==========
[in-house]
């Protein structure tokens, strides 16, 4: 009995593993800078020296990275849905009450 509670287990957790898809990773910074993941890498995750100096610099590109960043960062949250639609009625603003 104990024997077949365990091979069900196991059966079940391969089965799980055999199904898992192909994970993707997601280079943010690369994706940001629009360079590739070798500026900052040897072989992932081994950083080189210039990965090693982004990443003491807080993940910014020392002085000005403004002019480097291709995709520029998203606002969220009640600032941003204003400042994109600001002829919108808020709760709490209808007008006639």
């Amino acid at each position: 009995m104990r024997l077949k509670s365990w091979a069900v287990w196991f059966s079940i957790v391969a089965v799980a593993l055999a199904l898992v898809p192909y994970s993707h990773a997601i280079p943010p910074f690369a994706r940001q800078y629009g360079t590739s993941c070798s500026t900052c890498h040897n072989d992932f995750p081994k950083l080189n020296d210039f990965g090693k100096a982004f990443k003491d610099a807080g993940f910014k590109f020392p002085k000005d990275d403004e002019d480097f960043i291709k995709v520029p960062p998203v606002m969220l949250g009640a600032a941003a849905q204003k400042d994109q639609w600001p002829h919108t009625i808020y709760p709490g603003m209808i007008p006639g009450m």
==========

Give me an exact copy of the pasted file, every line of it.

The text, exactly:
[in-house]
């Protein structure tokens, strides 16, 4: 009995593993800078020296990275849905009450 509670287990957790898809990773910074993941890498995750100096610099590109960043960062949250639609009625603003 104990024997077949365990091979069900196991059966079940391969089965799980055999199904898992192909994970993707997601280079943010690369994706940001629009360079590739070798500026900052040897072989992932081994950083080189210039990965090693982004990443003491807080993940910014020392002085000005403004002019480097291709995709520029998203606002969220009640600032941003204003400042994109600001002829919108808020709760709490209808007008006639």
């Amino acid at each position: 009995m104990r024997l077949k509670s365990w091979a069900v287990w196991f059966s079940i957790v391969a089965v799980a593993l055999a199904l898992v898809p192909y994970s993707h990773a997601i280079p943010p910074f690369a994706r940001q800078y629009g360079t590739s993941c070798s500026t900052c890498h040897n072989d992932f995750p081994k950083l080189n020296d210039f990965g090693k100096a982004f990443k003491d610099a807080g993940f910014k590109f020392p002085k000005d990275d403004e002019d480097f960043i291709k995709v520029p960062p998203v606002m969220l949250g009640a600032a941003a849905q204003k400042d994109q639609w600001p002829h919108t009625i808020y709760p709490g603003m209808i007008p006639g009450m």